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Sikh cabbie accepts plea to get license reinstated

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Jatinder Singh Sekhon, the Sikh taxi driver who claimed his turban was knocked to the ground during an altercation with a police officer on a Manhattan street last month, pleaded guilty to obstructing traffic in Manhattan Criminal Court last Thursday.

Sekhon, 52, of Queens Village, had been charged with five misdemeanors, but pleaded guilty to the lesser charge of obstructing traffic, which is not a criminal act. He was sentenced to eight hours of community service and his record will be cleared in one year if he has no other problems with the law, said Sherry Hunter, a spokeswoman for the Manhattan district attorney’s office.

But most importantly for Sekhon, the plea paved the way for him to return to driving his taxi, which he had done uninterrupted for 18 years before Police Officer Terence Kane pulled him over on Lexington Avenue June 20 and demanded he take a drunken man as a passenger.

When Sekhon refused, as permitted under Taxi and Limousine Commission law, Kane pushed him, handcuffed him and threw his turban to the ground, according to a June 29 letter Sekhon sent to the Civilian Complaint Review Board. He then spent 27 hours in a Manhattan station house jail.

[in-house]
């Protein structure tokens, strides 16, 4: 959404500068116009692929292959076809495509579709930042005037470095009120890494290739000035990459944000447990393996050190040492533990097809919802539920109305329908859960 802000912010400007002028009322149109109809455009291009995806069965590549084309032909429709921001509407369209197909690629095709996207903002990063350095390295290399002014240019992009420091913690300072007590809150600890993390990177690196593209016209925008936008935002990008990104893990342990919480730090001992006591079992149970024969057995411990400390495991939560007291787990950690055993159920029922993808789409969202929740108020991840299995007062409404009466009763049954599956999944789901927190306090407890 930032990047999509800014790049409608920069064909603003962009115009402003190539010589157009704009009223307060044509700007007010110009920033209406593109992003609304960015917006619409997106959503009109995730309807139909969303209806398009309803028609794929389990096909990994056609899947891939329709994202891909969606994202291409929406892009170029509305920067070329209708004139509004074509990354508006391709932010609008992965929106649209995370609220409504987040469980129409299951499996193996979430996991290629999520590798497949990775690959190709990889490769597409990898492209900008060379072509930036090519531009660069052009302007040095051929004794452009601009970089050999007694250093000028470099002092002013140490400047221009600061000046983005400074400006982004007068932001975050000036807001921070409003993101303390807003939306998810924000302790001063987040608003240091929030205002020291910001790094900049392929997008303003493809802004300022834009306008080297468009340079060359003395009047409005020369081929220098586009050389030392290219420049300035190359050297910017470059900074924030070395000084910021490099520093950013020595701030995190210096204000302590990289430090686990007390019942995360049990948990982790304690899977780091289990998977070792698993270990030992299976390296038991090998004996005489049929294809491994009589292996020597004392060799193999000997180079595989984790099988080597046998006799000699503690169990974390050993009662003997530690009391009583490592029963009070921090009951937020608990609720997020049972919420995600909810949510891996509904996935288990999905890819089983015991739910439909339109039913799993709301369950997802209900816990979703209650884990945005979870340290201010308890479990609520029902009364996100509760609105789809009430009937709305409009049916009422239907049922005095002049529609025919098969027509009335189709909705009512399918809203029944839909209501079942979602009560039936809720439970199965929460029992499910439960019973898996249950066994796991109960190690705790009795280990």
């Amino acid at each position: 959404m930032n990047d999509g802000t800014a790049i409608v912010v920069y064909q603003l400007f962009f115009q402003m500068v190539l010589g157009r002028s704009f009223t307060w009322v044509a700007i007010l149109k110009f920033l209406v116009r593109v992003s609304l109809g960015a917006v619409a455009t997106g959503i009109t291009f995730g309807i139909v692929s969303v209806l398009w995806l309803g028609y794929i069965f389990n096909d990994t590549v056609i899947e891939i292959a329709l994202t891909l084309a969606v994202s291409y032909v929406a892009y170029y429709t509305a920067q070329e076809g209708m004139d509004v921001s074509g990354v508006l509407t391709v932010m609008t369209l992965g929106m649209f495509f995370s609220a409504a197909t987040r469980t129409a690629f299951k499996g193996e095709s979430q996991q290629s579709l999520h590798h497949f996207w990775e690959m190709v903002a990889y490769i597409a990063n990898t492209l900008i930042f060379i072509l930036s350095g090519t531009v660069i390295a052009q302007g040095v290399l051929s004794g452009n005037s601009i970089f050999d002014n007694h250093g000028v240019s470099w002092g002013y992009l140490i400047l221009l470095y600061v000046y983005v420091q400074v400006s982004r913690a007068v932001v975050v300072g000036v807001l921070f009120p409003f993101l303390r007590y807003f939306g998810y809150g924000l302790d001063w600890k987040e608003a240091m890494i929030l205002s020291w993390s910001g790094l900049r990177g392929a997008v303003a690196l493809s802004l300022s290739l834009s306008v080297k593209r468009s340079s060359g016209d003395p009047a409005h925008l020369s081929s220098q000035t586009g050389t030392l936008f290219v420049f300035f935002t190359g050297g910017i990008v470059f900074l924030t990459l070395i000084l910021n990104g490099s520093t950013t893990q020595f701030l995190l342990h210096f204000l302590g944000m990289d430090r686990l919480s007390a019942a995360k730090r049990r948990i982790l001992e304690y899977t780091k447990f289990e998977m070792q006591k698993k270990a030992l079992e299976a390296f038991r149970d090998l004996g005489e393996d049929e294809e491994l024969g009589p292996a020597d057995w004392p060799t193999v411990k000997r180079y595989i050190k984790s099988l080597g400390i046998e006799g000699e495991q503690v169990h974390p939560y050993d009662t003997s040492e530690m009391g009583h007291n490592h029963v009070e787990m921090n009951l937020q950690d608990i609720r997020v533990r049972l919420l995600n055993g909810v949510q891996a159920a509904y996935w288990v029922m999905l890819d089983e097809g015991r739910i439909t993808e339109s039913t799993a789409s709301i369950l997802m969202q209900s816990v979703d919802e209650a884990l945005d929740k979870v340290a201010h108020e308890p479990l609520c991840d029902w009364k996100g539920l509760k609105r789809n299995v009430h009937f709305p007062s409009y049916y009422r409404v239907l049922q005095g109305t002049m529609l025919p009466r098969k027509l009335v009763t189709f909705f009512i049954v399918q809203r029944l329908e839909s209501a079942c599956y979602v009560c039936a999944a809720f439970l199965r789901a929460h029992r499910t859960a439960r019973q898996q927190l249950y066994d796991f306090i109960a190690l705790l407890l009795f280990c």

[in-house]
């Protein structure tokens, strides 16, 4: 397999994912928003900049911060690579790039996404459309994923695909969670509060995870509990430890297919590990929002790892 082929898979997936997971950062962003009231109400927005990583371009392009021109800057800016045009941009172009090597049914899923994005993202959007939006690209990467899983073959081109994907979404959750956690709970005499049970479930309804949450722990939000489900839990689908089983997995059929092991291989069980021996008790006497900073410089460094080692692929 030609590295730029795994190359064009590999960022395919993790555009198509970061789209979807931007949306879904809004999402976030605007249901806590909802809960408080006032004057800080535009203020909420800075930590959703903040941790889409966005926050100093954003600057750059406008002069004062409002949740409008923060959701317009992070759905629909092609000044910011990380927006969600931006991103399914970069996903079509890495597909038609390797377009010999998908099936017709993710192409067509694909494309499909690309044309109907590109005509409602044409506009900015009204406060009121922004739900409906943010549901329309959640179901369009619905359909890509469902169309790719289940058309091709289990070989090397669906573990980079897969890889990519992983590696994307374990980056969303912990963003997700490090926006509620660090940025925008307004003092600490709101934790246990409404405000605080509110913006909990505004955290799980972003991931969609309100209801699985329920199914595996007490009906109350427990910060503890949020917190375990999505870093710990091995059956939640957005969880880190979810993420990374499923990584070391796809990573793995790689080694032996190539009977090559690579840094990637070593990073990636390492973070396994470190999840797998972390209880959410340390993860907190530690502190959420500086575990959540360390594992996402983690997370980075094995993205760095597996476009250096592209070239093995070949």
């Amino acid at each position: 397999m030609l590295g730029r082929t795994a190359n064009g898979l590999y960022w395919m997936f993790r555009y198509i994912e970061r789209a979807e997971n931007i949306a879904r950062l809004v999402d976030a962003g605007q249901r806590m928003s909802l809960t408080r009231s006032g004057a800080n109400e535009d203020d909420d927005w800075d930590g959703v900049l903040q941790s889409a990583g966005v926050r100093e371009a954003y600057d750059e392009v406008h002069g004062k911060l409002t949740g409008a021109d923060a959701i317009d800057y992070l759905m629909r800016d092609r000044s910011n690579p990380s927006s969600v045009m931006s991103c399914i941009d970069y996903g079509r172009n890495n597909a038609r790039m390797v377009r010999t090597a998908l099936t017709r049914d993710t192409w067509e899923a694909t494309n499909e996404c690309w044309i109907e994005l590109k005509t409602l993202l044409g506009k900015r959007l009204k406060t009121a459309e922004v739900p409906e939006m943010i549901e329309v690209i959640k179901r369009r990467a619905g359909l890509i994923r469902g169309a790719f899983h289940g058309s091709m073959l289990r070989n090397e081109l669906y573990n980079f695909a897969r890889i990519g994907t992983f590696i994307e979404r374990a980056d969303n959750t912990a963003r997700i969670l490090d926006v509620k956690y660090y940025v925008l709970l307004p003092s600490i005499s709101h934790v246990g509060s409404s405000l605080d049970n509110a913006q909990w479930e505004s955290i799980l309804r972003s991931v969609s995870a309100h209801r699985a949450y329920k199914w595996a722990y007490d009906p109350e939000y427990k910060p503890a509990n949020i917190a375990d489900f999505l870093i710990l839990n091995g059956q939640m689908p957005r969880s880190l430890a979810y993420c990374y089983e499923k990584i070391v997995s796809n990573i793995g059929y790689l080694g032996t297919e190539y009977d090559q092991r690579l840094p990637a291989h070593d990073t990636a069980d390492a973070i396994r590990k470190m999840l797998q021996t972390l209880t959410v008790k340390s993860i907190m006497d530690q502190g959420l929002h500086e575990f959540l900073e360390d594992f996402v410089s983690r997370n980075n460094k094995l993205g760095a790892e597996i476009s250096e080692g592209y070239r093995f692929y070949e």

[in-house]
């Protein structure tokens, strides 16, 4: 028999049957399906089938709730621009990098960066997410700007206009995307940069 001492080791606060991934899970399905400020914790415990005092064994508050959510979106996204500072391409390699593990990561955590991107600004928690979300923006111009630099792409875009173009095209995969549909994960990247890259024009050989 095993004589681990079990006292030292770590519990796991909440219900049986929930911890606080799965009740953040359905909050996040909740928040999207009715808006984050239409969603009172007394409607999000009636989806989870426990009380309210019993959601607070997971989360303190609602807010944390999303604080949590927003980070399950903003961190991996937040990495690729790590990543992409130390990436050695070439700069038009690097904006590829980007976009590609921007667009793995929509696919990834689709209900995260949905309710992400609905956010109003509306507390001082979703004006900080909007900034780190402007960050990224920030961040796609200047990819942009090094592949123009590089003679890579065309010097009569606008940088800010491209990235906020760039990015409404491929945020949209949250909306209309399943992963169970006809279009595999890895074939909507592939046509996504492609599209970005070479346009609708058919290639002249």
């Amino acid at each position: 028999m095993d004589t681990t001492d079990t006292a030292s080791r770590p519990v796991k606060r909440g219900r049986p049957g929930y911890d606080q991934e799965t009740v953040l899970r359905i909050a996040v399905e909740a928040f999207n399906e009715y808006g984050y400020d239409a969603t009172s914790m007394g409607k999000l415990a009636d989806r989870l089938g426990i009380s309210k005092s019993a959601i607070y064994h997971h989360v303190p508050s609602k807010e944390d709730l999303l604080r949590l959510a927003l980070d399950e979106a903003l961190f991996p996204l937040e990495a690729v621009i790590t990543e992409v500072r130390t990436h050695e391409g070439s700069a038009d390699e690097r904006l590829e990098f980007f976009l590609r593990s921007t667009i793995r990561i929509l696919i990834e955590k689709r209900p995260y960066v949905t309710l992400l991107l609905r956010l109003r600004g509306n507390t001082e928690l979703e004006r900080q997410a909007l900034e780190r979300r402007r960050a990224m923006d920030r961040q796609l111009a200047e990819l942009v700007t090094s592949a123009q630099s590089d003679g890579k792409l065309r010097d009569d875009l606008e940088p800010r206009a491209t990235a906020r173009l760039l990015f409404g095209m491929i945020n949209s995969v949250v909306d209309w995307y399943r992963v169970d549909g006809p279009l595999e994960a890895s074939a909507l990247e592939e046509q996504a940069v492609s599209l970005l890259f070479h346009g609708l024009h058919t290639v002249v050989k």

The TLC suspended his hack license after the incident because of the criminal charges brought by the police which included obstruction of government administration, resisting arrest, assault, disorderly conduct and harassment.

But Sekhon insisted he did nothing wrong during the June 20 incident and said he entered the guilty plea because it was the only way he could get his taxi back on the road to provide for his family.

“If I didn’t plead guilty, then the next hearing would be in one month. I sit at home with no work. My taxi stands still,” he said in an interview shortly after the court hearing last Thursday. “What was I supposed to do?”

Sekhon still is waiting to hear back from the CCRB on a complaint he filed against Kane. Ray Patterson, a CCRB spokesman, said the agency does not comment on complaints that are filed. Carmen Melendez, an NYPD spokeswoman said, “we can’t comment on an active investigat­ion.”

In the criminal complaint, Kane said he observed Sekhon’s cab stopped in a driving lane on Lexington Avenue and the taxi driver would not move the vehicle despite repeated orders to do so over a 10-minute period. At one point, Sekhon pushed the officer, the complaint said.

Kane then tried to arrest Sekhon but was struck with a closed fist and scratched on the arms, according to the complaint. The document makes no mention of a drunken passenger.

The taxi driver’s lawyer, John Hansen, said the plea for obstructing traffic “doesn’t in any way affect the allegations against the officer.”

Sekhon said he has never been arrested before and has never in more than 18 years on the job received a violation for operating his taxi. Following the Sept. 11 terrorist attacks he received a certificate of appreciation from the TLC for transporting family members of victims and rescue workers.

A member of the Sikh Cultural Society in Richmond Hill since he immigrated to the United States in 1981, Sekhon said the incident has left him unsettled.

“I’m praying but I’m not able to obtain the peace of mind like before,” he said. “I’m in touch with God, but I don’t have a happy heart. When I work and drive with the people, I will feel better.”

Reach reporter Daniel Massey by e-mail at Timesledger@aol.com or call 229-0300, Ext. 156.

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